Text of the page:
# Did Euler ever write $f(x)$, with parentheses?

Euler is often credited with introducing the notation $f(x)$, and people cite the example $f(\frac{x}{a}+c)$, where he had to use parentheses around the function argument. On the other hand, when the argument was a single letter like $x$, I have mainly seen Johann Bernoulli and Euler just write $f\, x$ or $f\colon x$ (or $\phi\, x$), without the parentheses. If I recall correctly even Lagrange in his lectures introduced the function notation without parentheses.

Question: Did Euler (or Johann Bernoulli) ever write $f(x)$?

In case the answer is no, the follow up question is: when did it become standard to put parentheses around $x$?

• Many papers of Euler can be found in the arxiv. – Alexandre Eremenko Jan 8 '18 at 14:21
• Already answered in the post: why-do-we-use-brackets-for-function-parameters – Mauro ALLEGRANZA Jan 9 '18 at 8:26
• @MauroALLEGRANZA it's not really answered there, even though that question is related. – Michael Bächtold Jan 9 '18 at 8:59
• See document E045, page 186. – Mauro ALLEGRANZA Jan 9 '18 at 9:37
• @MauroALLEGRANZA I see him write $f(\frac{x}{a}+c)$ there. Maybe I'm overlooking something. Certainly he cannot leave the parenthesis out in that case. – Michael Bächtold Jan 9 '18 at 10:01

I’m guessing no. But how does one make sure? (Maybe with 85+ volumes of clean pdfs...)

Cajori, who started that $f(\frac xa+c)$ example, points out a $\varphi(z)$ in D’Alembert (1754, p. 50).

For “standard”, I would say Lacroix (1797, p. 87):

4. Pour représenter une fonction sans indiquer, en aucune manière comment elle peut être composée, je me servirai de la caractéristique $\mathrm f$; et il faudra entendre, par l'expression $\mathrm f(x)$, une fonction quelconque de $x$, en comprenant sous cette dénomination tout ce que comporte la définition du mot fonction (Intr. nº 1) : on doit donc bien se garder de prendre la lettre $\mathrm f$ pour un coefficient de $x$. J’indiquerai la substitution de $x+k$ aulieu de $x$ dans $\mathrm f(x)$, en écrivant $\mathrm f(x+k)$, et cela voudra dire que le résultat est composé en $x+k$, comme la fonction primitive l’est en $x$.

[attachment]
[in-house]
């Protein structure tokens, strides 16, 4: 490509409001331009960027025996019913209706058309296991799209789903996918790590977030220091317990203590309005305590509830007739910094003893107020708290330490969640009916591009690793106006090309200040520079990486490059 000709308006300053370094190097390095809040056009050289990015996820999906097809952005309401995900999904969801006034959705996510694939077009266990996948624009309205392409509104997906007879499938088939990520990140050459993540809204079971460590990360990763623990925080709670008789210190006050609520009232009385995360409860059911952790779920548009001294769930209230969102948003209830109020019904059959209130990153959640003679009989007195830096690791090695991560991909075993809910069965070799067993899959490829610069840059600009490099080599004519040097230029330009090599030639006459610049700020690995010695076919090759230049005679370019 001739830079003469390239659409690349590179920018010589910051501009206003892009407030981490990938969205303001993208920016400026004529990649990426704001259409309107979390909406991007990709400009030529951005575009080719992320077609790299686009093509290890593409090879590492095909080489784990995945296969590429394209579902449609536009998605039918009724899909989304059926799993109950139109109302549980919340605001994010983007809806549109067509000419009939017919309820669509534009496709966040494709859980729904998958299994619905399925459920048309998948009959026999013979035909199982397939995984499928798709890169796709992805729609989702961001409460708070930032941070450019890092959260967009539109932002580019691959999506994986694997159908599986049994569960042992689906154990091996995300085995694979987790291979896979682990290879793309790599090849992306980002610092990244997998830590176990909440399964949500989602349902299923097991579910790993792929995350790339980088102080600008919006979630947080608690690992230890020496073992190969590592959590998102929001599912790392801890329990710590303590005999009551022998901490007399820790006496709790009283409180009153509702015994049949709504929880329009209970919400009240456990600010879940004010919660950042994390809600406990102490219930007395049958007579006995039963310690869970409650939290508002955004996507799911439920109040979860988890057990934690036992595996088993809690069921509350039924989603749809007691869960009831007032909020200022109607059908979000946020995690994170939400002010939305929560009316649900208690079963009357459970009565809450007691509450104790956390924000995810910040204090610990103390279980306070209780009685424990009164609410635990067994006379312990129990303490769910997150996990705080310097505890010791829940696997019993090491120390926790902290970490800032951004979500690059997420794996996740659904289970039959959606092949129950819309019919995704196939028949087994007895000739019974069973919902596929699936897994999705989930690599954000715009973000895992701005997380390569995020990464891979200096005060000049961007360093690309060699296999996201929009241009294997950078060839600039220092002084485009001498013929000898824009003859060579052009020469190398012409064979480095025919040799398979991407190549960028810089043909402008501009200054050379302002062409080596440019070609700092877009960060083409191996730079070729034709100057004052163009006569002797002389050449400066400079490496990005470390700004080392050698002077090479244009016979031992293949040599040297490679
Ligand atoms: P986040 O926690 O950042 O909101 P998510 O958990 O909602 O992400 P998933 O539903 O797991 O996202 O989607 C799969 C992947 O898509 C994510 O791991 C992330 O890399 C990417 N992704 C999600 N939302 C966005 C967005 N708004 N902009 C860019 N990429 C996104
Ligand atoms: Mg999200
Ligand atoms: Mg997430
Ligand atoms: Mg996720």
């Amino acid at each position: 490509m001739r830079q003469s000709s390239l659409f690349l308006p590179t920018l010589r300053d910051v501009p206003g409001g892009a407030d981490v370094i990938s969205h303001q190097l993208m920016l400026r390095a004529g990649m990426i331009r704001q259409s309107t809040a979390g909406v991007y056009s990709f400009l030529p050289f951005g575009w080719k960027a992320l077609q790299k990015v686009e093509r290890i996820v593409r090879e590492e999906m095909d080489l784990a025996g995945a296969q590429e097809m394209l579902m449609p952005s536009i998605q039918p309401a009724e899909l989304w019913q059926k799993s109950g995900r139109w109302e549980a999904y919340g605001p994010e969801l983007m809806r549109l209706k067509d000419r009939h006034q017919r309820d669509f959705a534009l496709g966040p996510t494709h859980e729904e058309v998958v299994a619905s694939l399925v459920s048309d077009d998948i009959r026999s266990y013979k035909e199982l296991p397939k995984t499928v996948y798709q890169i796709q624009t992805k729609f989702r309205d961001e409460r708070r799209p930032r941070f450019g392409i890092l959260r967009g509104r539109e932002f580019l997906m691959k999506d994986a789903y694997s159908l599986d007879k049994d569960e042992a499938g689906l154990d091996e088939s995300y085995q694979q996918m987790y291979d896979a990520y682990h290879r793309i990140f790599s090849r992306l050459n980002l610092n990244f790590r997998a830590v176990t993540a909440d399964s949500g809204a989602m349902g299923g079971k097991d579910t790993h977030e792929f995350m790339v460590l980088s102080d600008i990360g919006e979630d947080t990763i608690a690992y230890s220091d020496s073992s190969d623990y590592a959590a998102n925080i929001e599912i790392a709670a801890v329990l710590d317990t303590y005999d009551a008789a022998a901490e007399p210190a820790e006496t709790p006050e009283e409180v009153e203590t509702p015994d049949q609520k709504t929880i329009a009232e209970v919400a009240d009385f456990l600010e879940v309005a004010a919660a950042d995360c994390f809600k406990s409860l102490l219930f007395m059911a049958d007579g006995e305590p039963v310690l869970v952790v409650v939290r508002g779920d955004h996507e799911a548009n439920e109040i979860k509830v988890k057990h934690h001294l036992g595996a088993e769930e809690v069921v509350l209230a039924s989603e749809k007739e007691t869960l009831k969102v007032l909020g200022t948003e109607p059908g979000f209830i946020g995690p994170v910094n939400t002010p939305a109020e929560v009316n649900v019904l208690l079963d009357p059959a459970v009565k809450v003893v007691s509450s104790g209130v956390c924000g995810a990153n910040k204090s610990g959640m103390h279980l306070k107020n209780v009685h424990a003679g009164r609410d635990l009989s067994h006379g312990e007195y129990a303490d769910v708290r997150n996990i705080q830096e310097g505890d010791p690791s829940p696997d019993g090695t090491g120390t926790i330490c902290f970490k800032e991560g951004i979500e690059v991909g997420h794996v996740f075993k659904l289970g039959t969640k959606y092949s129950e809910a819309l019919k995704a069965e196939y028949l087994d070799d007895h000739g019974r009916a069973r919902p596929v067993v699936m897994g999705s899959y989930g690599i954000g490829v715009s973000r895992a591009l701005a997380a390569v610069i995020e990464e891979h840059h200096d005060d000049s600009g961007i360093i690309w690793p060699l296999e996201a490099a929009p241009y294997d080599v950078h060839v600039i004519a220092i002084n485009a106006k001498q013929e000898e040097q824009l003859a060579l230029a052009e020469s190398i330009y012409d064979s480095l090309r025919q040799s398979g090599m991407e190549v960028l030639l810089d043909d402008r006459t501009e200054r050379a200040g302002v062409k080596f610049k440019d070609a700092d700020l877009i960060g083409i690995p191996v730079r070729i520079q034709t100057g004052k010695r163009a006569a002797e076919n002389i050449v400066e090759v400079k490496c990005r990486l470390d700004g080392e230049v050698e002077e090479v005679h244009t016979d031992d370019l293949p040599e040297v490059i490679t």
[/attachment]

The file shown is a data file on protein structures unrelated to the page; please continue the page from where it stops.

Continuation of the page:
Side remark tying into your other question: This book of Lacroix writes “the function $f$” very often; e.g. pp. 93, 212, 258, 483–496, 502, mainly when describing results of Monge who also did this a lot (but avoided unnecessary parentheses). I think “$f$” all started with solutions of PDEs depending on “arbitrary functions” — though only Dedekind, I would say, made them “objects” in the sense you want at the other question.

Edit:
In E213 “Remarques sur les mémoires précedens de M. Bernoulli” (1755), just quoted elsewhere, you can see Euler “forget” his evaluation colon and slip into writing $\Phi'(x)$ (p. 215) and eventually $\Phi(x)$ (p. 216). Same thing in E441 (1773, p. 429). So in the end, yes.

• It's interesting that several pages before introducing the function notation $f(x)$, Lacroix uses extensively the notation $\mathrm{l}\, x$ to denote the logarithm of $x$, without parenthesis, and without worrying that one may confuse the letter l for a coefficient. It also raises the question if any of his contemporaries ever called l a "caractéristique d'une fonction". – Michael Bächtold Jan 17 '18 at 15:06
• @MichaelBächtold Yes, Cauchy for sure. – Francois Ziegler Jan 18 '18 at 6:17

You can find all of Euler's original papers in the Euler archive. Glancing through his later papers does not yield a hit. But if you are interested enough you can probably exclude that notation for all his writings.

• Thanks. I don't understand what you mean by me excluding that notation for all his writings. – Michael Bächtold Jan 9 '18 at 10:06
• I meant that you can look into all of his papers in the Euler archieve and probably you will find that Euler did never use f(x). But I am not sure and too lazy to do so myself. – Otto Jan 9 '18 at 10:31
• No problem. I was just hoping that maybe someone has already seen him write f(x). I'm also to lazy to search all his writings. I'll leave this open a few more days. – Michael Bächtold Jan 9 '18 at 15:48